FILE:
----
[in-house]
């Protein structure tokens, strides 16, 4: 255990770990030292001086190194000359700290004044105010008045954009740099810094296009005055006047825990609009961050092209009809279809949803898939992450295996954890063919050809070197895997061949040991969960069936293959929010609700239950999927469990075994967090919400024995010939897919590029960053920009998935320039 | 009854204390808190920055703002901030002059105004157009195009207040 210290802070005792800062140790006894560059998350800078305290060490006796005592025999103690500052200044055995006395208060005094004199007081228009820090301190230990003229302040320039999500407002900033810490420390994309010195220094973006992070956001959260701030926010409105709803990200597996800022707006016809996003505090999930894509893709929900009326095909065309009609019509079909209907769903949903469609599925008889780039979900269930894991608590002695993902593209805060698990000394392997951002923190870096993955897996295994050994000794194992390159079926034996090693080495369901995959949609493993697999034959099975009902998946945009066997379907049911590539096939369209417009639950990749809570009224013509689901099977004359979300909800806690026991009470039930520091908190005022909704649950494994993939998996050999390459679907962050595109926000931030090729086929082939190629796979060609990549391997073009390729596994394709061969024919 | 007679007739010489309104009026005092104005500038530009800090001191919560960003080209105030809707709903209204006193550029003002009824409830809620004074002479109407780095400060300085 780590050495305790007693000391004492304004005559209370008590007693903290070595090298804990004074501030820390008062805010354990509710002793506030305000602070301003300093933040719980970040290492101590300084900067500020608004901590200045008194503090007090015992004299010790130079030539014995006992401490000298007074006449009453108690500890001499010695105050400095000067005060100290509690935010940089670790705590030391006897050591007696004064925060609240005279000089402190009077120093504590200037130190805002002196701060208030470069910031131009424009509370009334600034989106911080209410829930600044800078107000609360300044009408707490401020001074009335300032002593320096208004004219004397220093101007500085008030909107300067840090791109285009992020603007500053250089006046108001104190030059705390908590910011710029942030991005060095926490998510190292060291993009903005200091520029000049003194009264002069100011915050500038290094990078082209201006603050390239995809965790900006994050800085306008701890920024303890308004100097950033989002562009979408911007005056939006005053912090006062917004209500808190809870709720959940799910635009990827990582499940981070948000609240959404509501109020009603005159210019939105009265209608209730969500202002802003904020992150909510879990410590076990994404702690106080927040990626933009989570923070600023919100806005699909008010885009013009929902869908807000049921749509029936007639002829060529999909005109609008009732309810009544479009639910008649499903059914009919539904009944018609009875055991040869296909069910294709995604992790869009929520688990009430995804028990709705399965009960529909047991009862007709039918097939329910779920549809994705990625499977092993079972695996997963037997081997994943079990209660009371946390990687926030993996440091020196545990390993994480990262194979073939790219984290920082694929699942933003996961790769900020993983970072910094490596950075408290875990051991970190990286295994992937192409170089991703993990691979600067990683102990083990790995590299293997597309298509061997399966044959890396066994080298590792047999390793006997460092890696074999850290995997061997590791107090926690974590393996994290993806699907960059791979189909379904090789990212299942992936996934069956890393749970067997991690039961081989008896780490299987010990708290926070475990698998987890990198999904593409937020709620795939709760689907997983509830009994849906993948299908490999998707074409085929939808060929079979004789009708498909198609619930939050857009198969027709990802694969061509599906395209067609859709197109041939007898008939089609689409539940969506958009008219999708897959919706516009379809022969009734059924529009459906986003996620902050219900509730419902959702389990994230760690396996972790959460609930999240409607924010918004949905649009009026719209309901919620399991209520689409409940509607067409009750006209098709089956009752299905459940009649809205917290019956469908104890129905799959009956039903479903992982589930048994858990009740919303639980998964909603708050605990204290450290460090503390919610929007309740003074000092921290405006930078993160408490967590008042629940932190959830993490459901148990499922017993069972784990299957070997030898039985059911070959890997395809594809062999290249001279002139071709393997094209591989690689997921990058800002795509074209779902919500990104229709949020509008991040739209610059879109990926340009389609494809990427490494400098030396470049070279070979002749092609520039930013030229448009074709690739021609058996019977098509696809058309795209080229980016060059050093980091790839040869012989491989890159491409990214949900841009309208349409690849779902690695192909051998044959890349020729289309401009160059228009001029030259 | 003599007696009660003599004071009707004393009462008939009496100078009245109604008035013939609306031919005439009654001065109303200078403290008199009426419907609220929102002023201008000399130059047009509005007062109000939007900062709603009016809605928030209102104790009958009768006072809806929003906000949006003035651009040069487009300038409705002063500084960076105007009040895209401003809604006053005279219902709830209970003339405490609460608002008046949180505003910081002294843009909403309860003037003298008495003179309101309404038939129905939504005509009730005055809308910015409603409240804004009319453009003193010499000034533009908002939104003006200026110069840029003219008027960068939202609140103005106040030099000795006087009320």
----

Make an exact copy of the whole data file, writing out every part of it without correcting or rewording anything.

[in-house]
């Protein structure tokens, strides 16, 4: 255990770990030292001086190194000359700290004044105010008045954009740099810094296009005055006047825990609009961050092209009809279809949803898939992450295996954890063919050809070197895997061949040991969960069936293959929010609700239950999927469990075994967090919400024995010939897919590029960053920009998935320039 | 009854204390808190920055703002901030002059105004157009195009207040 210290802070005792800062140790006894560059998350800078305290060490006796005592025999103690500052200044055995006395208060005094004199007081228009820090301190230990003229302040320039999500407002900033810490420390994309010195220094973006992070956001959260701030926010409105709803990200597996800022707006016809996003505090999930894509893709929900009326095909065309009609019509079909209907769903949903469609599925008889780039979900269930894991608590002695993902593209805060698990000394392997951002923190870096993955897996295994050994000794194992390159079926034996090693080495369901995959949609493993697999034959099975009902998946945009066997379907049911590539096939369209417009639950990749809570009224013509689901099977004359979300909800806690026991009470039930520091908190005022909704649950494994993939998996050999390459679907962050595109926000931030090729086929082939190629796979060609990549391997073009390729596994394709061969024919 | 007679007739010489309104009026005092104005500038530009800090001191919560960003080209105030809707709903209204006193550029003002009824409830809620004074002479109407780095400060300085 780590050495305790007693000391004492304004005559209370008590007693903290070595090298804990004074501030820390008062805010354990509710002793506030305000602070301003300093933040719980970040290492101590300084900067500020608004901590200045008194503090007090015992004299010790130079030539014995006992401490000298007074006449009453108690500890001499010695105050400095000067005060100290509690935010940089670790705590030391006897050591007696004064925060609240005279000089402190009077120093504590200037130190805002002196701060208030470069910031131009424009509370009334600034989106911080209410829930600044800078107000609360300044009408707490401020001074009335300032002593320096208004004219004397220093101007500085008030909107300067840090791109285009992020603007500053250089006046108001104190030059705390908590910011710029942030991005060095926490998510190292060291993009903005200091520029000049003194009264002069100011915050500038290094990078082209201006603050390239995809965790900006994050800085306008701890920024303890308004100097950033989002562009979408911007005056939006005053912090006062917004209500808190809870709720959940799910635009990827990582499940981070948000609240959404509501109020009603005159210019939105009265209608209730969500202002802003904020992150909510879990410590076990994404702690106080927040990626933009989570923070600023919100806005699909008010885009013009929902869908807000049921749509029936007639002829060529999909005109609008009732309810009544479009639910008649499903059914009919539904009944018609009875055991040869296909069910294709995604992790869009929520688990009430995804028990709705399965009960529909047991009862007709039918097939329910779920549809994705990625499977092993079972695996997963037997081997994943079990209660009371946390990687926030993996440091020196545990390993994480990262194979073939790219984290920082694929699942933003996961790769900020993983970072910094490596950075408290875990051991970190990286295994992937192409170089991703993990691979600067990683102990083990790995590299293997597309298509061997399966044959890396066994080298590792047999390793006997460092890696074999850290995997061997590791107090926690974590393996994290993806699907960059791979189909379904090789990212299942992936996934069956890393749970067997991690039961081989008896780490299987010990708290926070475990698998987890990198999904593409937020709620795939709760689907997983509830009994849906993948299908490999998707074409085929939808060929079979004789009708498909198609619930939050857009198969027709990802694969061509599906395209067609859709197109041939007898008939089609689409539940969506958009008219999708897959919706516009379809022969009734059924529009459906986003996620902050219900509730419902959702389990994230760690396996972790959460609930999240409607924010918004949905649009009026719209309901919620399991209520689409409940509607067409009750006209098709089956009752299905459940009649809205917290019956469908104890129905799959009956039903479903992982589930048994858990009740919303639980998964909603708050605990204290450290460090503390919610929007309740003074000092921290405006930078993160408490967590008042629940932190959830993490459901148990499922017993069972784990299957070997030898039985059911070959890997395809594809062999290249001279002139071709393997094209591989690689997921990058800002795509074209779902919500990104229709949020509008991040739209610059879109990926340009389609494809990427490494400098030396470049070279070979002749092609520039930013030229448009074709690739021609058996019977098509696809058309795209080229980016060059050093980091790839040869012989491989890159491409990214949900841009309208349409690849779902690695192909051998044959890349020729289309401009160059228009001029030259 | 003599007696009660003599004071009707004393009462008939009496100078009245109604008035013939609306031919005439009654001065109303200078403290008199009426419907609220929102002023201008000399130059047009509005007062109000939007900062709603009016809605928030209102104790009958009768006072809806929003906000949006003035651009040069487009300038409705002063500084960076105007009040895209401003809604006053005279219902709830209970003339405490609460608002008046949180505003910081002294843009909403309860003037003298008495003179309101309404038939129905939504005509009730005055809308910015409603409240804004009319453009003193010499000034533009908002939104003006200026110069840029003219008027960068939202609140103005106040030099000795006087009320």